During this time, I watched three staff members doing the same job terribly. One would leave for a few minutes, and the next one would come in and not know where the last left off. There was no handing off the job responsibilities in an orderly fashion. And why were they using paper reports to track the appointments when there was clearly one staff member using a laptop? At this point, I was beyond frustrated and was afraid of being administered the vaccine by yet another incompetent staff member.

Three and a half hours into my wait, I finally got in to register. I waited 15 minutes in the same room that I so easily walked into when I had first arrived. It was overcrowded. I sat down and gave my driver’s license and insurance card to the person in charge of registering patients. She asked if I had filled out the form given to me outside. I showed her the form, she said, no, not that one. She left and came back with another staff member whose tone was aggressive and impatient. That person asked me why I hadn’t filled out the form. I threw the form on the desk, and she confirmed that it was, in fact, the form needed to register. Not only is this behavior unacceptable, but it also shows how untrained these so-called professionals are.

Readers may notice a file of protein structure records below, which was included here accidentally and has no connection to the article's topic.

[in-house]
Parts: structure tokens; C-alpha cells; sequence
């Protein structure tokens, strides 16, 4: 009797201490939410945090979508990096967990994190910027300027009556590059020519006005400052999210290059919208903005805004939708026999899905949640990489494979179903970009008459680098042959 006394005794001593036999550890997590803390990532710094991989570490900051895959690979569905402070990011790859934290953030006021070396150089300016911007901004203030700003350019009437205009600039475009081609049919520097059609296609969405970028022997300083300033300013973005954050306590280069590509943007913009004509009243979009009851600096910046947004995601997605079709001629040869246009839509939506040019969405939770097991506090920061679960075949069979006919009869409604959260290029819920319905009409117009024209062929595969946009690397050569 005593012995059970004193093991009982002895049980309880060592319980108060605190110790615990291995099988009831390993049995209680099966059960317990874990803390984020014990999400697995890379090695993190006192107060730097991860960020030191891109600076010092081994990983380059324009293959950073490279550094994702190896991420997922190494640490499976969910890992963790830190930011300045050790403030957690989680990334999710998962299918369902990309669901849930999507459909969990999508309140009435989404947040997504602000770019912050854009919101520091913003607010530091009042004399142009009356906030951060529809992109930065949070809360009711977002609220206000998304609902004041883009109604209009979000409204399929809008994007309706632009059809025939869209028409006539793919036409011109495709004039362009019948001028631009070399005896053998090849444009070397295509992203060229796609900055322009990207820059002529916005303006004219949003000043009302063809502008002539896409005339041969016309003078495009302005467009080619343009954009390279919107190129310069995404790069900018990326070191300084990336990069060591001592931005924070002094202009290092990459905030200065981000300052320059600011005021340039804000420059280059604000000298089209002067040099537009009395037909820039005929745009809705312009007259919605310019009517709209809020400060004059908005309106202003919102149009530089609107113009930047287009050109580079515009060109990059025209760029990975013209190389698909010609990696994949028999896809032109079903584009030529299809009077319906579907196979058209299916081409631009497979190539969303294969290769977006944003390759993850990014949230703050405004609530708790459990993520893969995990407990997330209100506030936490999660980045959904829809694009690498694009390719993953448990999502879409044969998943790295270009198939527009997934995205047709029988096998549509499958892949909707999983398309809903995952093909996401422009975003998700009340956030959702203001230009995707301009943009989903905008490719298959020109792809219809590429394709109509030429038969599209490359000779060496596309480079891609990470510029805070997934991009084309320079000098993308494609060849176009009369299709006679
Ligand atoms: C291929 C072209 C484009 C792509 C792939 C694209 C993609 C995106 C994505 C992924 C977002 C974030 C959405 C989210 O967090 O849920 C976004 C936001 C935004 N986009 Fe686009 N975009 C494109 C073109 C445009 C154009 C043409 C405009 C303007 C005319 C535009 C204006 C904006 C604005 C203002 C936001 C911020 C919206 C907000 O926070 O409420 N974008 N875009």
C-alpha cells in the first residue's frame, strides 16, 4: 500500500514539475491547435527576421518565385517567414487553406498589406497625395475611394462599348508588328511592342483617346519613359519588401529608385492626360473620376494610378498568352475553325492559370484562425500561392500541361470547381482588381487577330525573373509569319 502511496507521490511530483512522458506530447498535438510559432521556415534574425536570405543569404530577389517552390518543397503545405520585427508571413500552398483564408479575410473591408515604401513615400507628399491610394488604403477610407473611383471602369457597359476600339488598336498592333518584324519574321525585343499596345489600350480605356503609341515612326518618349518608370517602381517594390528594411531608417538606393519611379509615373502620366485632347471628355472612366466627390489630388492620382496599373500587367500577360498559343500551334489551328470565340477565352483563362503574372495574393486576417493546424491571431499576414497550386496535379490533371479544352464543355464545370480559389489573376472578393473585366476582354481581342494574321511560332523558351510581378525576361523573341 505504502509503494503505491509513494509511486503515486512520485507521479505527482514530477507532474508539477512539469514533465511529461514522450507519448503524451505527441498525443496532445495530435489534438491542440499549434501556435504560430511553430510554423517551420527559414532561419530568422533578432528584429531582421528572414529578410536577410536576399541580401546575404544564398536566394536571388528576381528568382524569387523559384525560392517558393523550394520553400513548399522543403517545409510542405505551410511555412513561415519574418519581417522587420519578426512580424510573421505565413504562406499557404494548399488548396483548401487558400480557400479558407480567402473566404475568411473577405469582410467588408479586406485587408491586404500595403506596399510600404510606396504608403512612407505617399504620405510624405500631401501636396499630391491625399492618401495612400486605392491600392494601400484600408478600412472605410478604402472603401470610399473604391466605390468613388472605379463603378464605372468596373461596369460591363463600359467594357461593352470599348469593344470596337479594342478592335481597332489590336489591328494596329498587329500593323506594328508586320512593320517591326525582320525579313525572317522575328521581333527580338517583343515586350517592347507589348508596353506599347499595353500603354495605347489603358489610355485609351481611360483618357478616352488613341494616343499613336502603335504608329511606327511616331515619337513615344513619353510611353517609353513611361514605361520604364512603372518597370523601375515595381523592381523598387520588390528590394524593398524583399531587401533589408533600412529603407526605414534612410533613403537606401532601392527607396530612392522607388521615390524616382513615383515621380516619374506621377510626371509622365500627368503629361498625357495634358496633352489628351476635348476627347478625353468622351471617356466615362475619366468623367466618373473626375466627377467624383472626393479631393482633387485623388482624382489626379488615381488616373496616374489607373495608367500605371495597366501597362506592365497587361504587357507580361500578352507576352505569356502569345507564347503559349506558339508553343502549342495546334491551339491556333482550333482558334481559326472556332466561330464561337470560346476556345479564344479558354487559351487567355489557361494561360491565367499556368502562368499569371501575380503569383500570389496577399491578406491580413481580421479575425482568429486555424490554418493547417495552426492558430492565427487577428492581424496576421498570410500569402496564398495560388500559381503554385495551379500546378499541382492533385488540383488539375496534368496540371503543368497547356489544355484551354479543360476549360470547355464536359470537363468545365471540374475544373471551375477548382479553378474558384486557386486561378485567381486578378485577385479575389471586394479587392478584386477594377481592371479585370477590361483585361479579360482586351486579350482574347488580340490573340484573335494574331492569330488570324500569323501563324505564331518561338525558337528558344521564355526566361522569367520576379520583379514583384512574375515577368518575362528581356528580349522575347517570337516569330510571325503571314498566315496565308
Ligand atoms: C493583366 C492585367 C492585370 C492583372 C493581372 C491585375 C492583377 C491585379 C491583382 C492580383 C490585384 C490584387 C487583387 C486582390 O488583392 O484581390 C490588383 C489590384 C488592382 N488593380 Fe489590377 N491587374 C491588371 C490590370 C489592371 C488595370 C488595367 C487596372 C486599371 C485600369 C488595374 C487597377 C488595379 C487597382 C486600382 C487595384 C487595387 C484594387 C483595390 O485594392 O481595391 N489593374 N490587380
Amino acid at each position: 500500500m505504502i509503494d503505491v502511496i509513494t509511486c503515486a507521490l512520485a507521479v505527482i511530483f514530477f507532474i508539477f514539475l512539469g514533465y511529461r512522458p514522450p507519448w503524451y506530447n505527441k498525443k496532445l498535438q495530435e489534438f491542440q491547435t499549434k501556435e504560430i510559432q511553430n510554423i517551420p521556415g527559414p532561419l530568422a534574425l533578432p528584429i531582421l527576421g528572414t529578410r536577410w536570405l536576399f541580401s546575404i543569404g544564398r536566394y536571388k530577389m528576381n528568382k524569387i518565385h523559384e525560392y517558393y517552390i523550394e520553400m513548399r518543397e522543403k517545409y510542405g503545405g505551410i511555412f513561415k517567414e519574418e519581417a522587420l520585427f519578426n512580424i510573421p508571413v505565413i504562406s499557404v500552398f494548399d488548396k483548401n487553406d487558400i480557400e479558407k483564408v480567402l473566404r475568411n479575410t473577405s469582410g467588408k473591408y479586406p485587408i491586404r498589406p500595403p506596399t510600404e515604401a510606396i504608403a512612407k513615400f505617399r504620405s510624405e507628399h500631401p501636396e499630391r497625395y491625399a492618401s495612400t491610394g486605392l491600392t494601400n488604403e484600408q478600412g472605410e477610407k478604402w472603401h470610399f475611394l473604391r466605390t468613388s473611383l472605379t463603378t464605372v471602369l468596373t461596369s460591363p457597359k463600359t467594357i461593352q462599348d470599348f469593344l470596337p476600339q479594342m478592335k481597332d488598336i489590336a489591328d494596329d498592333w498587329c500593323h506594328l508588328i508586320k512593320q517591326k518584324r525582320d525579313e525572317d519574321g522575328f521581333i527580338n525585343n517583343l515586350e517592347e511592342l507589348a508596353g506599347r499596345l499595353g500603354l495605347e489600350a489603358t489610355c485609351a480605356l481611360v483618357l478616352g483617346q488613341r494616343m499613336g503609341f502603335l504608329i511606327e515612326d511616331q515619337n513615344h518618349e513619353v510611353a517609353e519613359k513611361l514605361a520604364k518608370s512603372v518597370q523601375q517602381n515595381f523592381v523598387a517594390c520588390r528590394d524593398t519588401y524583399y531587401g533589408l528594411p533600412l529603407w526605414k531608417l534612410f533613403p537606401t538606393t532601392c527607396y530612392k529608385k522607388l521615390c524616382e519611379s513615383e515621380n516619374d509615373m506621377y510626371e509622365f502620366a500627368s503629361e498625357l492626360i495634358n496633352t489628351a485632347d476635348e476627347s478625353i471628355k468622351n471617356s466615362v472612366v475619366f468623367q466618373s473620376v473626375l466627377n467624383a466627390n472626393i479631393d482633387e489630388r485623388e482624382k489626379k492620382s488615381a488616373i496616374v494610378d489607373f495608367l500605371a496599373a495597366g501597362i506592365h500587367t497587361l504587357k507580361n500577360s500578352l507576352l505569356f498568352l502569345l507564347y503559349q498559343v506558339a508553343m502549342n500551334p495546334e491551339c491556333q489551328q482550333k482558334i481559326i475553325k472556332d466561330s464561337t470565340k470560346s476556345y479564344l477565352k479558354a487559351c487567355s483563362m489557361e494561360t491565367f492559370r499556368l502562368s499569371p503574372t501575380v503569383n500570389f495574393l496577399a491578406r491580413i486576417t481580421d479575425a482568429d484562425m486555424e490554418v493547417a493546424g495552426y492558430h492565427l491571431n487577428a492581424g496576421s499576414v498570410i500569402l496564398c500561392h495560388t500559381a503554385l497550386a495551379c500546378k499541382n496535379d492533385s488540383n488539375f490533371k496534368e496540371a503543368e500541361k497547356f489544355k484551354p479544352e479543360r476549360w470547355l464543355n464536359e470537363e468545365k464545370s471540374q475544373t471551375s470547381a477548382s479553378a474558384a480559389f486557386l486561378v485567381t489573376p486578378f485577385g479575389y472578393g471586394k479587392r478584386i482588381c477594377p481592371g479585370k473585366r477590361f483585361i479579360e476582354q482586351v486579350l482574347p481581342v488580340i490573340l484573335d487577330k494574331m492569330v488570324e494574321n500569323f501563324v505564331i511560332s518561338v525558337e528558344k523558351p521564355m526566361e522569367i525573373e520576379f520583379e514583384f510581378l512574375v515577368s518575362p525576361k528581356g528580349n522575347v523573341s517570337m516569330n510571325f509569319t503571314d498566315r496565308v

The one highlight, during that entire nightmare, was the nurse that administered the vaccination shot. He was calm, encouraging, and in control. After the shot, I went into an observation room. That’s where I saw Karen, who was calm, cool, and vaccinated. Maddening. Next to me sat a 72-year-old man who wanted to talk politics. Thankfully he was one of the good ones who voted with a conscience. We talked about what we both experienced that evening and about Trump and what he’s done to all of us. I couldn’t help but feel as though we were characters in a dystopian novel, sharing our experiences and information if we run into more of our kind.

I texted my family at 7:30 pm to tell them I was on my way home. They couldn’t believe how long the entire process took, and I hadn’t even shared all the details. I vented to my husband once I got home and urged him to change his appointment location anywhere but Elmhurst Hospital.

On top of all that I’ve witnessed in the last four years, this experience has made me unsure about our future as a nation. I don’t think I’ve ever felt this afraid to trust doctors, nurses, or anyone that I need to depend on for health services or anything else for that matter.

Before I left the hospital, I asked one of the nurses in the observation room if the wait would be the same for the second dose—her words: It’s only going to get worse.

Educator, Writer, Puerto-Rican by way of NYC.